Van Morrison’s delicate verses are evident in his talent and sublime voice.

Although their marriage didn't survive, they'll always have “Crazy Love” to remember it by.

#17. Madame George 

Song Year: 1968

“Madame George” is a nearly ten-minute-long ballad on Astral Weeks. Van Morrison has said that this fictional “Madame George” represents several characters and combines to transcend from music into a miniature film because the storyline is so visual.

The theme is about growing up and leaving the past behind. It creates an idyll prevalent in many songs from “Astral Weeks,” as if Van Morrison was rediscovering himself.

#18. Domino

Song Year: 1970

“Domino” isn't about the game but the music legend and R&B singer Fats Domino. While the lyrics aren't as succinct as other works, it has a catchy rhythm. Released in the fall of 1970, Domino remains the best charting single Van Morrison ever released.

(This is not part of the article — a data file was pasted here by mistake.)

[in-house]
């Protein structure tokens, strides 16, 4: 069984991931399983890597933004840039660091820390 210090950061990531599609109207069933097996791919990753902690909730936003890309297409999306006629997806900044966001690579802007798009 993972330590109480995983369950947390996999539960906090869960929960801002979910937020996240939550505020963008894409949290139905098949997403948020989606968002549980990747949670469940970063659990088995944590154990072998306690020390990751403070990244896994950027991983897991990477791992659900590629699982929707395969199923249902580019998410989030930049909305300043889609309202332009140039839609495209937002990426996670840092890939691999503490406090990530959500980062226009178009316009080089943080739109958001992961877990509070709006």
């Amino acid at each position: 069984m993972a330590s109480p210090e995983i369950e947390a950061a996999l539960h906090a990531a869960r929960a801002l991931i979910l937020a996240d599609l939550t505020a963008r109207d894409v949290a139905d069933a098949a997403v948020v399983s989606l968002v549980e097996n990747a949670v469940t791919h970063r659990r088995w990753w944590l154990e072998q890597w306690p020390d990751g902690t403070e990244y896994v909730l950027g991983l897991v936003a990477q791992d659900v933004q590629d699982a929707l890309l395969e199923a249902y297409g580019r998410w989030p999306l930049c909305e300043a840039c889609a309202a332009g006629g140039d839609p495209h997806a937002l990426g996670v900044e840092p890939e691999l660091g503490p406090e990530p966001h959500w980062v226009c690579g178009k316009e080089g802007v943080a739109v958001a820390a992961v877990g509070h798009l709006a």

The tribute to Fats contains funky guitar riffs, a left-handed keyboard style, and a Memphis horn section that says, party on and have fun.

#19. Queen of the Slipstream

Song Year: 1987

It would be interesting to see what goes on inside Van Morrison's head and how he achieves such breathtaking poetry in his music. “Queen of the Slipstream” is an ethereal yet heartfelt love song. The song features an entire string orchestra (26 players) to match the magical lyrics to sound.

Any poet would envy Van Morrison’s talent to create texture and emotion with words. The message explains the turbulence within a relationship.

#20. Here Comes The Night 

Song Year: 1964

It might come as a shock, but this epic song, “Here Comes The Night,” isn't written by Van Morrison. The tune is the brainchild of THEM band member Bert Berns, yet it's still so fitting of Van Morrison that many overlook that small fact.